Tue 19 February 2008
The Hamburger Bahnhof - Museum für Gegenwart - Berlin receives 166 contemporary artworks, donated by Friedrich Christian Flick
Friedrich Christian Flick explains: "We selected the works for their importance as museum pieces, most of them key works in the careers of their respective artists. Whenever I've developed an interest in a particular artist and decided that I like his or her art I've always tried to collect the artist's work in depth and put together blocks of works. I wanted this donation, too, to reflect that approach. I have also given a lot of thought to works that have a direct or indirect connection to Berlin or Germany. I say goodbye to many of my favourite pieces and I do it with joy but also with a bit of melancholy. More than anything, though, I do it with complete confidence in Berlin, in the full knowledge that I am doing the right thing for the artists and the right thing for the museum."
Says Klaus-Dieter Lehmann: "This gift is much more than the gesture of a collector. With regard to the stock already held by the Museum the items have been intelligently selected and the donation is an extraordinary expression of common understanding on how a collection might be created. The almost four years of collaboration with Friedrich Christian Flick have borne wonderful fruit in the form of this generous donation of art works."
The list of names alone is impressive. With the exception of the photographs of Albert Renger-Patzsch the donation involves artwork created over the last forty years, the period covered by the Hamburger Bahnhof. Names such as Vito Acconci, Robert Barry, Marcel Broodthaers, John Cage, Nam June Paik, Dan Graham, Dieter Roth, Gordon Matta-Clark and others provide the conceptual and crossover art of the 1960s and '70s. The middle generation of the 1980s is well represented by names such as Peter Fischli and David Weiss, Stan Douglas, Isa Genzken, Rodney Graham, Douglas Gordon, Martin Kippenberger, Axel Hütte, Pipilotti Rist, Thomas Schütte, to name a few. Artists of the calibre of Eija-Lisa Ahtila, de Rijke / de Rooij, Jason Rhoades, Christoph Büchel, David Claerbout, Andreas Hofer, Raymond Pettibon, Anri Sala und Wolfgang Tillmans are part of the 1990s generation who continue to determine the course being taken by art today.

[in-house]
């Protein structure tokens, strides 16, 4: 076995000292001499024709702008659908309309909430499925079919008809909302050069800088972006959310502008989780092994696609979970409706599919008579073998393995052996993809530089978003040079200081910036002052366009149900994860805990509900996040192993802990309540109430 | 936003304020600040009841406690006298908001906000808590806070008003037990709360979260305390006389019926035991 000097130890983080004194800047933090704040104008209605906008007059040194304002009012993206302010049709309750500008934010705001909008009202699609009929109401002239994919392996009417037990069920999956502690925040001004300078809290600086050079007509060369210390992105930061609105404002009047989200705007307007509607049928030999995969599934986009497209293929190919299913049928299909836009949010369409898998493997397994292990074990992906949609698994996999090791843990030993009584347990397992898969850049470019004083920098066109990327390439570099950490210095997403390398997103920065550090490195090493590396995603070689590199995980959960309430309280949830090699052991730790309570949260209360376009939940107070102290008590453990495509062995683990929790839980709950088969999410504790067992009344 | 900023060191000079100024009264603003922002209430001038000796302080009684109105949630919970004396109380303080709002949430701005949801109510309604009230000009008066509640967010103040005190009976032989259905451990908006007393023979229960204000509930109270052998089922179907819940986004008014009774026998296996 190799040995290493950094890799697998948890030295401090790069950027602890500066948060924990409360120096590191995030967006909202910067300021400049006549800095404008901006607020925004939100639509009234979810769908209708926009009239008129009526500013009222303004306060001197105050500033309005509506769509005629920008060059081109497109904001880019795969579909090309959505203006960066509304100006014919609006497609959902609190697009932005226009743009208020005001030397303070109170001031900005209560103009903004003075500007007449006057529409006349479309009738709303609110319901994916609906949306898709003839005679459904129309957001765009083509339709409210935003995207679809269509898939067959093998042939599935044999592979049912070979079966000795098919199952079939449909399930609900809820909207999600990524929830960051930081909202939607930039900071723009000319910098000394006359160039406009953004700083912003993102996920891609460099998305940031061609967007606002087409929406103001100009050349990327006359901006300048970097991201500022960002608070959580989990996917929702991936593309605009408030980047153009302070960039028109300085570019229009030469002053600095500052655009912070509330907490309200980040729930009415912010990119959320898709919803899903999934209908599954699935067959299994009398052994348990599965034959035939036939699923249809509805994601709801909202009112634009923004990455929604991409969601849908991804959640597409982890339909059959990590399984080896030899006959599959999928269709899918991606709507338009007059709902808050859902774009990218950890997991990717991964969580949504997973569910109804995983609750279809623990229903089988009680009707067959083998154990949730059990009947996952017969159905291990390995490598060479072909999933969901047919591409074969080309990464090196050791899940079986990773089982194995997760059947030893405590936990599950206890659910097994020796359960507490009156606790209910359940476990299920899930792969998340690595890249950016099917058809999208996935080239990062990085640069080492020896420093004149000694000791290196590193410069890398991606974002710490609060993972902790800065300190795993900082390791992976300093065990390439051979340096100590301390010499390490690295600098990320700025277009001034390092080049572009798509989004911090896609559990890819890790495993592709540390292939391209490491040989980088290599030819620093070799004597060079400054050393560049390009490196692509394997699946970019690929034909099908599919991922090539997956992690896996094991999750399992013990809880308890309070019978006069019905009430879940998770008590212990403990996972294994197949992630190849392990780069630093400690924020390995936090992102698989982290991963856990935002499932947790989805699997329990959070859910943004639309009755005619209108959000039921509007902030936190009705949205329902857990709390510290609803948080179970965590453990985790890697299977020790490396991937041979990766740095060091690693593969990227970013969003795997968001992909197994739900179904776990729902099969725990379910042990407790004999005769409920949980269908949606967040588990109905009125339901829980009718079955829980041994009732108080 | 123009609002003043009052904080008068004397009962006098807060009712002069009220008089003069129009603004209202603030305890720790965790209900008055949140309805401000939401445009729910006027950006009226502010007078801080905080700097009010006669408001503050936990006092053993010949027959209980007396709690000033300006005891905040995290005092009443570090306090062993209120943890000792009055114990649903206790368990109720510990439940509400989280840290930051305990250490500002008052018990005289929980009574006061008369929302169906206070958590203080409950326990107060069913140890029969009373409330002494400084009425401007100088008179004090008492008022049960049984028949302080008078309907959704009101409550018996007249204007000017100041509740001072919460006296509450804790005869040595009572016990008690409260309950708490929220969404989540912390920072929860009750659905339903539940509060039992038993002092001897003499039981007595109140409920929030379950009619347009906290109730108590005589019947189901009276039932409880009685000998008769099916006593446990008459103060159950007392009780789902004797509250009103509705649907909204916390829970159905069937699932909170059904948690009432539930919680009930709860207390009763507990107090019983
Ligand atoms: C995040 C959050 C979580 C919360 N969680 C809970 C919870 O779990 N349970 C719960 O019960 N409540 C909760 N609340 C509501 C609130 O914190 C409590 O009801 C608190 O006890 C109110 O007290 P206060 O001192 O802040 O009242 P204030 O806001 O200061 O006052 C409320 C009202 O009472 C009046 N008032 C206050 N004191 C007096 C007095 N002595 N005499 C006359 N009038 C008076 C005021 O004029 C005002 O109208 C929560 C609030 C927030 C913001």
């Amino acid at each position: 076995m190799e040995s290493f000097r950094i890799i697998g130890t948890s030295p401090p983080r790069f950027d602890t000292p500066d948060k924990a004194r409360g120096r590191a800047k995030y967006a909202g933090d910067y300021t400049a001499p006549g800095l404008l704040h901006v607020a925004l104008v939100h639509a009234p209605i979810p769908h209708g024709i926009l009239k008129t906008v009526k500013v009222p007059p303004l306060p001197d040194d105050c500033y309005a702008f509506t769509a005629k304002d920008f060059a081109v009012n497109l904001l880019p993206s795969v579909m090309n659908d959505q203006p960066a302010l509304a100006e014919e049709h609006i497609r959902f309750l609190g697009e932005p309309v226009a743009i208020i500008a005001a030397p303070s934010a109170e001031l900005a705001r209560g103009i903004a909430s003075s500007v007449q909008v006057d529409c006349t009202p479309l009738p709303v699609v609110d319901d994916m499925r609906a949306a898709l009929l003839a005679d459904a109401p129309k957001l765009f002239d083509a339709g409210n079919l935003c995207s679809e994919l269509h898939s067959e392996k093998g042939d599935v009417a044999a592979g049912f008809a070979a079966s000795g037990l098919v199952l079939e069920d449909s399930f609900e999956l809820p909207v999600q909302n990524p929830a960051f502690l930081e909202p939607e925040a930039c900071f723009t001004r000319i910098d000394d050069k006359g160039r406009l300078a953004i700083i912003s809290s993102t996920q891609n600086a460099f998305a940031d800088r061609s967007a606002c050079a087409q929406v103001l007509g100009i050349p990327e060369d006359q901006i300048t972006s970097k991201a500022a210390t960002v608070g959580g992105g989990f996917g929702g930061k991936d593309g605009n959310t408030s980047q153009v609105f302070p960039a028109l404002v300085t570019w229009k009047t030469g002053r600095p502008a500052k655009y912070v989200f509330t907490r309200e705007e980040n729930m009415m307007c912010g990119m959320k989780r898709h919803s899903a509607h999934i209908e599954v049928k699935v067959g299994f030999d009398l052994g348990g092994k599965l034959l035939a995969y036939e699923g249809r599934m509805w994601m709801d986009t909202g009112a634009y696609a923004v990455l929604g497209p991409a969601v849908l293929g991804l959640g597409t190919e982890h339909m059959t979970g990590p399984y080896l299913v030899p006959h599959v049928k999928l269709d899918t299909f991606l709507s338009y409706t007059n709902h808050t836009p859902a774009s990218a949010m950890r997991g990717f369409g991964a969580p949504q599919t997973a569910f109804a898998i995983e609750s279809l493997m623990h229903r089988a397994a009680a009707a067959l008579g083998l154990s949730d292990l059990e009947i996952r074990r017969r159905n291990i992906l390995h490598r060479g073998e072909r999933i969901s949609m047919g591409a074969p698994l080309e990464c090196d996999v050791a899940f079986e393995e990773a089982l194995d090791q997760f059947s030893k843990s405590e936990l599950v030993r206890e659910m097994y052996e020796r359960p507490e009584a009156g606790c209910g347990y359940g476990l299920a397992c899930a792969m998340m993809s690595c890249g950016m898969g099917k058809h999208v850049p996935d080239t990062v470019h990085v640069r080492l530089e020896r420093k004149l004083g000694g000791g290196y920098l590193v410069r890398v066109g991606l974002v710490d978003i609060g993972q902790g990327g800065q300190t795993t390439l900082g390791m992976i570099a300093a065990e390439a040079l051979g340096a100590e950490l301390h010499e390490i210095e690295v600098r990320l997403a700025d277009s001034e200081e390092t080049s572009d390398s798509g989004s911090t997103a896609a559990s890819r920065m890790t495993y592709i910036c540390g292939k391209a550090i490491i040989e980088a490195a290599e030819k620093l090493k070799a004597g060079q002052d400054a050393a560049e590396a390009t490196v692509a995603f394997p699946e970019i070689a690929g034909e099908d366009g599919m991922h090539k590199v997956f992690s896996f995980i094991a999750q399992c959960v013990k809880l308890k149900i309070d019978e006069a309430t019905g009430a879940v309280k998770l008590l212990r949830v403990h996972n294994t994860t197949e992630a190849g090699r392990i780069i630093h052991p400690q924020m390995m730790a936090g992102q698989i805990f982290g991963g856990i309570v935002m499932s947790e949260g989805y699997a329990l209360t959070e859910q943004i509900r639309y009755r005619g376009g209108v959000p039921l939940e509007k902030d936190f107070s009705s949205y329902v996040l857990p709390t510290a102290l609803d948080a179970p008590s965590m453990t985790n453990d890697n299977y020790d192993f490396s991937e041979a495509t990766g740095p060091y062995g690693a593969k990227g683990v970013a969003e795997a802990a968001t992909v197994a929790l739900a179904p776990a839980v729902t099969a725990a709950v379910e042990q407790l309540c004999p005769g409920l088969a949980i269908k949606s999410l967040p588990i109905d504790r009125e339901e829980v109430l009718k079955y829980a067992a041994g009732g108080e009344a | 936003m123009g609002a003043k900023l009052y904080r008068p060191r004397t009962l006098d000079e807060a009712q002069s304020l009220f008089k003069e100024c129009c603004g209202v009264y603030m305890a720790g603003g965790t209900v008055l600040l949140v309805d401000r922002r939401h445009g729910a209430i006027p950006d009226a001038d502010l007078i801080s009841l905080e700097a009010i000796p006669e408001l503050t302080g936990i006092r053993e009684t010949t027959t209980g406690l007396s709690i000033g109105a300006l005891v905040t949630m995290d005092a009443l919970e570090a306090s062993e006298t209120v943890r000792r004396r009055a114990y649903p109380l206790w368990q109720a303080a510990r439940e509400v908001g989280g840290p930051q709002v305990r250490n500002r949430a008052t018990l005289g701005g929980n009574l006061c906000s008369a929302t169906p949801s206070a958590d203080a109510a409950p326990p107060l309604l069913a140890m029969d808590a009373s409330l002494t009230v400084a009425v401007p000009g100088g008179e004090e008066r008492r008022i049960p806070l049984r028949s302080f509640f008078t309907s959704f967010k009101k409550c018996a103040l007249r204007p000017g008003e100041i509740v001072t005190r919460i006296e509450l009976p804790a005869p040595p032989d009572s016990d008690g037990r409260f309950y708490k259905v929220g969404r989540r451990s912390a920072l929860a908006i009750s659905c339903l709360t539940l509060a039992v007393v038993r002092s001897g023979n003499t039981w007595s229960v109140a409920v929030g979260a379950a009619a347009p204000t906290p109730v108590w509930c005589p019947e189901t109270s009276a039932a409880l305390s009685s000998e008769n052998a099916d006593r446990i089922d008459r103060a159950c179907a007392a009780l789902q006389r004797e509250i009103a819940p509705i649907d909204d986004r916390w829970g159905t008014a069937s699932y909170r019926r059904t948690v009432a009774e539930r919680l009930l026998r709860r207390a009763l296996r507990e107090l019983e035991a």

From this hugely important mass of works we can consider only a few here in detail. Alone the donation of one of Bruce Nauman's central works "Room with My Soul Left Out, Room That Does Not Care" (1984) is an extraordinary gesture. This interior space sculpture is the largest and most spectacular of his famous corridor sculptures. Likewise "Saloon Theater", the 1995-99 work by Nauman's contemporary, the American artist Paul McCarthy, currently enjoying enormous success, is a key element in McCarthy's body of work and characteristic of the artist's working methods. The Museum also counts itself extremely lucky to have come into possession of Stan Douglas' 1994/95 Berlin creation, "Der Sandmann" and his thematically linked series of photos entitled "Potsdamer Schrebergärten". It is not only the Berlin connection that makes them interesting; they are also crucial works in the career of this internationally renowned artist.
The large-format work produced jointly by Isa Genzken and Wolfgang Tillmans and Tillmans' "Truth Study Center" are both spectacular gifts. The latter oeuvre fills an entire room with 37 glass display cases, a collection of materials and artefacts that might be described as the "internal", spiritual battery driving Tillmans' work. Both works here are "environments" that continue the collection of artist rooms begun in the Nationalgalerie / Hamburger Bahnhof and already numbering more than twenty. Room installations such as Franz West's "PA 1", Diana Thater's "Delphine", Roman Signer's "Helikopter mit Spraydose", Jason Rhoades' "A Few Free Years" , Richard Jackson's "5050 Stacked Paintings", Dan Graham's "Three Linked Cubes / Interior Design for Space Showing Videos", Peter Fischli's and David Weiss' "Sichtbare Welt", Rodney Graham's "School of Velocity" or Christoph Büchel's "Training Ground for Training Ground for Democracy" are all fortuitous and, for the Museum, highly cherished acquisitions. The raft of oeuvres also includes important photo series of great value to the art world: the early interiors of Thomas Ruff are landmark pieces in his body of work. The interior space series by Candida Höfer and the large photographs of Axel Hütte are perfect additions to the Museum collection. 22 drawings by Raymond Pettibon balance a thoroughly museum-like desideratum reflecting the drawn and sketched art of recent years.